— Dawn
— Dawn

FAISALABAD: Powerloom factory owners and the fabric dealers claim that withdrawal of duty from the cotton had brought about a brief relief for them as yarn rates came down for a couple of days, and now yarn dealers and spinners managed increase in prices through alleged speculation.

Fabric prices should have been increased following the surging prices of yarn, however, the situation remained otherwise.

To highlight the trend of black marketing and speculative buying [of yarn], the powerlooms owners turned up on roads a couple of days ago, requesting the government to look into the issue and act against the ‘black marketeers’ and ensure relief for the weaving sector, but to no avail.

Banners against the [alleged] black marketing and speculative buying were also displayed at different points of the yarn market.

Say duty withdrawal was ‘cold comfort’

Council of Loom Owners Chairman Waheed Khaliq said they had sent a letter to the relevant quarters mentioning the issues being confronted by the weaving segment like increase in cost of production was a main reason for powerloom crisis that hit exports. “Tariff rationalisation and financing surcharges imposed on electricity are unjustified. Such charges are extra financial burden on the already beleaguered industry and must be withdrawn.”

He said no relief of Rs3 per unit of electricity announced by the prime minister was extended to the industry rather it was attached to the fuel price adjustment. He said the relief must be provided to them separately.

Khaliq alleged that the Federal Board of Revenue had been harassing the factory owners by issuing them summons.

He said the government must restore the turnover tax ratio to Rs50 million because the input cost and prices of raw material had surged manifold.

Sensing the ‘fragile’ financial position of the powerloom factory owners, he said the government must expedite income and sales tax refund policy.

Mohammad Akram, a weaving factory owner said, recently the State Minister for Textile Haji Akram Ansari had been requested to ensure zero-rated facility for the powerloom sector. He said more than 200,000 powerlooms had been set up in small units and required immediate attention of the government.

He said the minister had also been requested to decrease the sales tax registration amount from Rs700,000 to Rs400,000.

Riaz Shahid, a fabric dealer, said people at the helm of affairs were well aware that powerlooms had been sold against Rs65 per kilo. “And we were expecting some serious efforts. To our utter surprise nothing was done and only the ‘darling’ -- the spinning sector-- was fed.”

He suggested the government to form a special body for keeping an eye on the yarn and fabric trade as textile industry was the backbone of the economy. He said through this body the trend of black marketing and speculative buying could be arrested permanently.

He claimed that one could check from the record that the weaving segment had been protesting for years against the black marketing, speculative buying and sale of raw material to ‘rival’ countries. However, he said, the ‘powerful’ lobby of the spinning sector easily managed the decision makers, he said.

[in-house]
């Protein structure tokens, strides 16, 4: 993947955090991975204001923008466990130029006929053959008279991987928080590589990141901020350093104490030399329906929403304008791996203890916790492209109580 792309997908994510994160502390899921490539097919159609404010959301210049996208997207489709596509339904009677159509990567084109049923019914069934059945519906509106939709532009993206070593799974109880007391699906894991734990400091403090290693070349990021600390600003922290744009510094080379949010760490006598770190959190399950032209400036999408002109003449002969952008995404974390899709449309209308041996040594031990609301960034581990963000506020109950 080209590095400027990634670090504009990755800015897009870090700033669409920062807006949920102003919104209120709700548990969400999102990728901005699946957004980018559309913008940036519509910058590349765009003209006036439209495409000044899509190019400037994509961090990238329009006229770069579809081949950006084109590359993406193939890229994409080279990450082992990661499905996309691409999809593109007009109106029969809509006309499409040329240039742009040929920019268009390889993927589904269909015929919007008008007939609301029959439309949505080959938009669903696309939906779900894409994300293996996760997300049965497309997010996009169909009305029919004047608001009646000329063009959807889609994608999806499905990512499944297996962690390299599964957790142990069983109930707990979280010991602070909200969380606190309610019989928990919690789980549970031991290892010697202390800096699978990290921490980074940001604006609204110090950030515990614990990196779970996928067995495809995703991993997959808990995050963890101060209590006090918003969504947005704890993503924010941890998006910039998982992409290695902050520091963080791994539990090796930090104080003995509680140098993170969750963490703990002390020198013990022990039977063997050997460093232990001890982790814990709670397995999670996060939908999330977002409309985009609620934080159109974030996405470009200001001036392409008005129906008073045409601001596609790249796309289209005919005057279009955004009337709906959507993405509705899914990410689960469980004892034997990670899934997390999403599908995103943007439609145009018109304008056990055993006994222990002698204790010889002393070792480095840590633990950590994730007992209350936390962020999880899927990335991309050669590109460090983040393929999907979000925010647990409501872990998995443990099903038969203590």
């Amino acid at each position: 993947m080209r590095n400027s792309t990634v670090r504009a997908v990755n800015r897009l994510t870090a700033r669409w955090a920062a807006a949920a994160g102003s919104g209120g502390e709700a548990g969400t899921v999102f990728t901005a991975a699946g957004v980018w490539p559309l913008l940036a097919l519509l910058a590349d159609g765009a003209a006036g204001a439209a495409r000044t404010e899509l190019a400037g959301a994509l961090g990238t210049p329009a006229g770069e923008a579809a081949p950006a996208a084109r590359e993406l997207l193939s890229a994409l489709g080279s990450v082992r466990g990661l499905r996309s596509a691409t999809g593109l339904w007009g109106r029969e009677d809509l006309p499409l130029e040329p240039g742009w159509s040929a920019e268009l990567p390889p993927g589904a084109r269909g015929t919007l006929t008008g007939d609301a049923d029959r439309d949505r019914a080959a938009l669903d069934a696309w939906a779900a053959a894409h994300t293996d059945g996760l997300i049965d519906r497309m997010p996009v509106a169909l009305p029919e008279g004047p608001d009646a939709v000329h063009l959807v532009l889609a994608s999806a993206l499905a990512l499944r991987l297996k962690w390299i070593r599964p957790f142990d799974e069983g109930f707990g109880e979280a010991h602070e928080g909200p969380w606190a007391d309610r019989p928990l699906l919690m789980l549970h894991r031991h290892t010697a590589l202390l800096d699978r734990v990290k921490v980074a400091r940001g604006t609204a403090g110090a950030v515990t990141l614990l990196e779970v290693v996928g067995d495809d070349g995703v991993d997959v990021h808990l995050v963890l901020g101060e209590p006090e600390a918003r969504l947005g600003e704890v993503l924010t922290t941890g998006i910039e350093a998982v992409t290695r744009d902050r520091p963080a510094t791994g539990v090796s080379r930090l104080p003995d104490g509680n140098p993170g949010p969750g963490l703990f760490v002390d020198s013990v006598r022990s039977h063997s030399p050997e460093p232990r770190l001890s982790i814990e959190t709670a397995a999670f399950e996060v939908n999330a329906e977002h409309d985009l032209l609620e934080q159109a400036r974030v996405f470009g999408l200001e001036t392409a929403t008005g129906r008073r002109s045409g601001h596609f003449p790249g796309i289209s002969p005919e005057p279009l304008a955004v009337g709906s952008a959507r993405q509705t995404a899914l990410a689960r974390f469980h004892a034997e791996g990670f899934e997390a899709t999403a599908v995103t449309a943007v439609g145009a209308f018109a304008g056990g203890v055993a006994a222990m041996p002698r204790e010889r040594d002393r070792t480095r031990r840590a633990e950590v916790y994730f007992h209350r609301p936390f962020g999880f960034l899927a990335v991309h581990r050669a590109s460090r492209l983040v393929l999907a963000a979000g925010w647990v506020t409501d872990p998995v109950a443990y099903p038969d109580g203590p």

He said a couple of weeks ago prices of assorted varieties of fabric decreased from Rs1.5 to Rs4 inflicting losses on traders and the factory owners as well. “Yarn dealers can recover their money but weavers have to face permanent losses as fabric prices don’t fluctuate like the yarn.” Zahid, a yarn trader, said decline in prices had inflicted losses on hoarders and traders. “But now prices are stable for a couple of weeks.”

He said: “It has often been observed that powerloom owners refuse to lift yarn bags following surge in prices. In this situation, traders, hoarders or spinners have to suffer.”

“It is a matter of grave concern that four state ministers - textile, finance, water and power and interior belong to Faisalabad, and the industrialists are on roads to get their issues resolved,” he added.

Published in Dawn, January 23rd, 2018

Opinion

Law & processions
16 Oct 2021

Law & processions

It is up to the police to impose reasonable conditions on a procession.
Is the party over?
Updated 16 Oct 2021

Is the party over?

Many in PTI are concerned how they can hang on till the next elections.
The last fortress
Updated 16 Oct 2021

The last fortress

The state wants to use the social media rules to trample on the right to freedom of speech.
Reopening under Covid
15 Oct 2021

Reopening under Covid

It will be a challenge to deal with all students returning to classrooms and maintaining SOPs.

Editorial

Diminishing freedom
Updated 16 Oct 2021

Diminishing freedom

DESPITE the serious reservations of digital rights activists and tech companies, the federal government has...
16 Oct 2021

Dirty politics

IN her outburst against Prime Minister Imran Khan this week, PML-N leader Maryam Nawaz may not have taken names but...
16 Oct 2021

Decreasing emissions

THE announcement by SAPM on Climate Change Malik Amin Aslam that carbon emissions in the country came down by 9pc...
No need for NAB
Updated 15 Oct 2021

No need for NAB

THE National Accountability Bureau has sent instructions to its regional bureaus to stop processing cases that fall...
Forced conversions
Updated 15 Oct 2021

Forced conversions

THE majoritarian view has once again prevailed in the matter of bringing about legislation against forced conversion...
15 Oct 2021

Transgender rights

MEMBERS of the transgender community in the country are often at the receiving end of both their families’ and...